DCSIMG

Check your pet’s vaccinations this month

news@lbobserver.co.uk

news@lbobserver.co.uk

Cat, rabbit and dog owners in Leighton Buzzard/Linslade and surrounding areas are being asked to check their pet’s vaccinations are up to date this month.

Unvaccinated dogs are particularly at risk after recent cases of the life-threatening virus parvovirus. Young puppies and older dogs are especially susceptible with symptoms including vomiting and diarrhoea with blood in it. In addition there are ongoing problems with feline leukaemia and cat flu in cats as well as Myxomatosis and Viral haemorrhagic disease (VHD) in rabbits.

Kate Semple, a vet at Ark House Vets, said that parvovirus is spread between dogs very easily. She said: “In addition the virus can survive in the environment for long periods and is hard to eliminate. Easily spread on shoes, clothing and on the coat and foot pads of dogs, parvovirus causes acute gastroenteritis. Symptoms come on quickly and include bloody diarrhoea, vomiting and lethargy. Sadly a significant proportion of those affected die within a few days.”

She added that pet owners who had taken their dogs for their yearly booster jab would have nothing to worry about.

“Dogs do eat things that make them sick but if they are bright and want to eat or play with a ball don’t start panicking.

“If they start bleeding from their bottom, are very depressed or unresponsive – those are the cases we need to be worried about,” she said.

And there are other good reasons to keep vaccinations up to date: “The reason that some infectious diseases such as hepatitis and distemper in dogs and panleucopaenia in cats are now quite rare is largely due to the success of vaccination but this does not mean owners should become complacent. Immunisation is most effective when a high percentage of the population is vaccinated.”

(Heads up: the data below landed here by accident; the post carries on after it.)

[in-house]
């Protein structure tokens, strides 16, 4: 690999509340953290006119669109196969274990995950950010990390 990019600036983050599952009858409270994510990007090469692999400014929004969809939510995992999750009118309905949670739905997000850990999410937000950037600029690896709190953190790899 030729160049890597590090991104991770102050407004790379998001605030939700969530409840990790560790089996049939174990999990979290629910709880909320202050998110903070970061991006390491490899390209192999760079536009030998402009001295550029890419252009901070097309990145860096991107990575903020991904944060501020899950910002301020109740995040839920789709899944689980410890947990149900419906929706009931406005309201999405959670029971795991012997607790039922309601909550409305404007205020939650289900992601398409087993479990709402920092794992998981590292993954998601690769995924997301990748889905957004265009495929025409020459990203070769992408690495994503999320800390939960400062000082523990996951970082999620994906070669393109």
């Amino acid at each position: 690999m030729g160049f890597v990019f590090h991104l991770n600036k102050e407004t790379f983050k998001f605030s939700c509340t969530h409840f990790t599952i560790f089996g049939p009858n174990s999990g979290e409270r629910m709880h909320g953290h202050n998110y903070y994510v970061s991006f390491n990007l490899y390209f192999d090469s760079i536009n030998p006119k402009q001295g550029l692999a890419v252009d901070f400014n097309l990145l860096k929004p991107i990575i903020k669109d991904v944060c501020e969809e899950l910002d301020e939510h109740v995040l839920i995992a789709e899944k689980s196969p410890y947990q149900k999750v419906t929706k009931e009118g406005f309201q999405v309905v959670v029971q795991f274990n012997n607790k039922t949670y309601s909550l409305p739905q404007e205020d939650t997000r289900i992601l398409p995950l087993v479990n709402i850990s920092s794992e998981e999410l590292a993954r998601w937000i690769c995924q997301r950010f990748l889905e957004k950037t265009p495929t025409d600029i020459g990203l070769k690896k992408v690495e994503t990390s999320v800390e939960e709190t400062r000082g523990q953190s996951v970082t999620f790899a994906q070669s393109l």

Diseases like parvovirus are believed to be on the increase because the number of dogs vaccinated against it is lower than it should be.

In the case of parvovirus, the number of dogs currently vaccinated is thought to have fallen below 50%. Not only are unvaccinated pets potentially at risk, but they may have also shed the virus into the local environment causing a risk to other dogs. Prevention through vaccination is the only proven method of protecting pets against serious diseases like parvovirus.

During May 2014, to help limit the spread of disease, owners of dogs, cats and rabbits are able to save £10 by having their pets fully vaccinated for just the price of a booster at Ark House Vets.

Kate added: “We saw a great response to this important message last May and are repeating the vaccine offer this May due to high demand.”

To contact Ark House Vets, call 01525 373329 or email enquiries@arkhousevets.co.uk or visit www.arkhousevets.co.uk

 

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